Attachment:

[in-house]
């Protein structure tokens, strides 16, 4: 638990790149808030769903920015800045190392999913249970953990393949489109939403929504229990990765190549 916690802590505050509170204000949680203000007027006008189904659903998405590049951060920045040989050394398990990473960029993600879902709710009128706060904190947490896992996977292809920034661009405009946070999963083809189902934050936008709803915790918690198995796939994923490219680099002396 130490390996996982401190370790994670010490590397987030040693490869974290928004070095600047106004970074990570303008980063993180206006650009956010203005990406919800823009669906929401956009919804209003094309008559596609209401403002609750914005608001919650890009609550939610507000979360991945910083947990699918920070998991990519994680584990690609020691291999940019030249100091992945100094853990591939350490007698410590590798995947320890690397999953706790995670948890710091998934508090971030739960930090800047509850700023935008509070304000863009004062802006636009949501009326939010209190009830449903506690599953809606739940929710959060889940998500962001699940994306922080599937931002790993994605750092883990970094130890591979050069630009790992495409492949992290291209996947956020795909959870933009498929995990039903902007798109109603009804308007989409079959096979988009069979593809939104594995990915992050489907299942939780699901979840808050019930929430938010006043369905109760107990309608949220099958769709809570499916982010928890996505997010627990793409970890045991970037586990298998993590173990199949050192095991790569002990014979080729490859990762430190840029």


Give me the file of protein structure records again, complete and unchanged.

[in-house]
């Protein structure tokens, strides 16, 4: 638990790149808030769903920015800045190392999913249970953990393949489109939403929504229990990765190549 916690802590505050509170204000949680203000007027006008189904659903998405590049951060920045040989050394398990990473960029993600879902709710009128706060904190947490896992996977292809920034661009405009946070999963083809189902934050936008709803915790918690198995796939994923490219680099002396 130490390996996982401190370790994670010490590397987030040693490869974290928004070095600047106004970074990570303008980063993180206006650009956010203005990406919800823009669906929401956009919804209003094309008559596609209401403002609750914005608001919650890009609550939610507000979360991945910083947990699918920070998991990519994680584990690609020691291999940019030249100091992945100094853990591939350490007698410590590798995947320890690397999953706790995670948890710091998934508090971030739960930090800047509850700023935008509070304000863009004062802006636009949501009326939010209190009830449903506690599953809606739940929710959060889940998500962001699940994306922080599937931002790993994605750092883990970094130890591979050069630009790992495409492949992290291209996947956020795909959870933009498929995990039903902007798109109603009804308007989409079959096979988009069979593809939104594995990915992050489907299942939780699901979840808050019930929430938010006043369905109760107990309608949220099958769709809570499916982010928890996505997010627990793409970890045991970037586990298998993590173990199949050192095991790569002990014979080729490859990762430190840029």